Franciscan in the best sense of the word; and so many others. The history of the province
is, in the final analysis, the story of their lives and dedication. They have done their
part, May the Lord show us what is ours to do.
|Very Rev. Fr. Jerome Zazzara
Very Rev. Fr. Raphael Breheny
Very Rev. Fr. Louis P. Donahue
Very Rev. Fr. John P.M. Doyle
Very Rev. Fr. Eugene T. George
Very Rev. Fr. Benedict Determan
Very Rev. Fr. John H. Boccella
Very Rev. Fr. John P.M. Doyle
Very Rev. Fr. John Sullivan
Very Rev. Fr. Adrian Veigle
Very Rev. Fr. Kevin Keelan
Very Rev. Fr. Jude Gleason
Very Rev. Fr. Columba Devlin
Very Rev. Fr. Edmond Carroll
Very Rev. Fr. Dennis Sullivan
Very Rev. Fr. Jordan Hite
Very Rev. Fr. Edmund Carroll
|1910 - 1913
1913 - 1916
1918 - 1924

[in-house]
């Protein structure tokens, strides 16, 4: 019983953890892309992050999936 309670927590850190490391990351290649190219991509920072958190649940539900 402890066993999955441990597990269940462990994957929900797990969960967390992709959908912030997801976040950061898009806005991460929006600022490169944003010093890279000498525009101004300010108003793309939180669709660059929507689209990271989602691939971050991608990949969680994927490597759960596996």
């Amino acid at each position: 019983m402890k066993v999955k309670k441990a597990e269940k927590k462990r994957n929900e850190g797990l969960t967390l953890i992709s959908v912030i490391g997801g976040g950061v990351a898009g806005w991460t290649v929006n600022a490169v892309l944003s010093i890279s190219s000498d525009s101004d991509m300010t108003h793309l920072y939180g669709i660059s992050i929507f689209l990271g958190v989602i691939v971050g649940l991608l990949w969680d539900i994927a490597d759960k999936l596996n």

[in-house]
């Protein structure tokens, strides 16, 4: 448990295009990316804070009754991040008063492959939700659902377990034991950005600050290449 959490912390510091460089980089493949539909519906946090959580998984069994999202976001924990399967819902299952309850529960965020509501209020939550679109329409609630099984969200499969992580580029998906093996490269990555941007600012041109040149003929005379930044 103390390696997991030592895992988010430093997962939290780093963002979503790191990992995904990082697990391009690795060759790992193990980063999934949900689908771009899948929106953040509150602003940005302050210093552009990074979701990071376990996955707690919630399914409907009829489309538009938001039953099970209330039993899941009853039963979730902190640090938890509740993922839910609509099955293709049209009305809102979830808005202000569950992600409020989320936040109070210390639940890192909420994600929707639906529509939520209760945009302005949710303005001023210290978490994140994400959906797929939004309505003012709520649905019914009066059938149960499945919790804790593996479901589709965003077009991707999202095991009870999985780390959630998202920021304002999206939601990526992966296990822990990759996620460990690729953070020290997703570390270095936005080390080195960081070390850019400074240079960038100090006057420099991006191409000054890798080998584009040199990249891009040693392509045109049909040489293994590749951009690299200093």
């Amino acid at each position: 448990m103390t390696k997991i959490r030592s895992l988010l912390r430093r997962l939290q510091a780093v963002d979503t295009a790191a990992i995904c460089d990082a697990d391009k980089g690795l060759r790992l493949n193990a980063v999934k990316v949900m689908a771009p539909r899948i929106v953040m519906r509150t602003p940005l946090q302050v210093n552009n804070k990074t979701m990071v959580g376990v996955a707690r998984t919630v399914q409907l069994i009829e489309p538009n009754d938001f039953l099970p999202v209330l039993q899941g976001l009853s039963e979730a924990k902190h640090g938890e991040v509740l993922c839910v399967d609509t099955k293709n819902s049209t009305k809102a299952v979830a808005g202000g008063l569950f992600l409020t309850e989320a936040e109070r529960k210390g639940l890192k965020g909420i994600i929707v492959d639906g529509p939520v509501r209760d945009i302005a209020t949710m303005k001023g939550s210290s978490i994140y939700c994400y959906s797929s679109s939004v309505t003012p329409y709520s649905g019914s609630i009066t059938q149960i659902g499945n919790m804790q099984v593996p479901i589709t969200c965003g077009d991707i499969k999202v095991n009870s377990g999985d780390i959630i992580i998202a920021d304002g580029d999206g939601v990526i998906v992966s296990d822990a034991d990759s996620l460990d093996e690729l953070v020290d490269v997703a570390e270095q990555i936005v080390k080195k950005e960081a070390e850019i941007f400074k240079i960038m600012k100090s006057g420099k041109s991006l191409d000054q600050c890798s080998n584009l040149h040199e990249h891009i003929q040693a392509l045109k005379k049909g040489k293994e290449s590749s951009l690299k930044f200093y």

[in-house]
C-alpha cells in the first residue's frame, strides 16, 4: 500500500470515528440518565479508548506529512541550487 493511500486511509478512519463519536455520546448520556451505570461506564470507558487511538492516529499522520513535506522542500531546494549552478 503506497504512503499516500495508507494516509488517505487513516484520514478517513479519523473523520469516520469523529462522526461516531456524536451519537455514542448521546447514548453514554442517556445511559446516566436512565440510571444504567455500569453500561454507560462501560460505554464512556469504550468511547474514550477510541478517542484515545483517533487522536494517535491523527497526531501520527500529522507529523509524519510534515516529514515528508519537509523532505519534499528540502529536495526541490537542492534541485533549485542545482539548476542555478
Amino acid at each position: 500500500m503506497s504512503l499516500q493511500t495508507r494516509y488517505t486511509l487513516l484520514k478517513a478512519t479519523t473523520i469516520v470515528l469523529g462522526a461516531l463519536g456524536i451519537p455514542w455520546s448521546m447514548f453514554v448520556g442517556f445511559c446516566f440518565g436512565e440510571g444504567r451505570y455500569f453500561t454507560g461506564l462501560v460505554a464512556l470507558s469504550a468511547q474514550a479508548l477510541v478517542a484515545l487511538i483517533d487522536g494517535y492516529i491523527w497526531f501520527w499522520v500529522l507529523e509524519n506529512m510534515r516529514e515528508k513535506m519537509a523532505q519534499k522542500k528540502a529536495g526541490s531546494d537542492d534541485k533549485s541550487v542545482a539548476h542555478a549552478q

1924 - 1937
1937 - 1940
1940 - 1945
1945 - 1947
1947 - 1948
1948 - 1952
1952 - 1962
1962 - 1966
1966 - 1969
1969 - 1976
1976 - 1984
1984 - 1992
1992 - 1995
1995 - 2004
List of Generals
|Most Rev. John Bochella
||1947 - 1965
|Most Rev. Roland Faley
||1977 - 1983
List of Bishops
|His Excellency Urban McGarry
|His Excellency Adrian Viegle
|His Excellency John Bocella
||1968 - 1992
J. Higgins, TOR
Catalog. Franciscan University of Steubenville
Joseph J., ed. Bicentennial Commemorative History of Loretto, Pennsylvania.
Ebensburg, PA: Damin Printing Co., 1976.
John P.M. History of the Third Order Regular of St. Francis of Penance.
Unpublished Manuscript, Feast of the Most Sacred Heart of Jesus, 1947.
Archives, Sacred Heart Province; especially a time line of important dates provided by the
Provincial Archivist, Bro. Michael Tripka, TOR.
Patrick. "The Third Order Regular of St. Francis in Ireland." Analecta TOR.
vol XXIV, 153, 1993.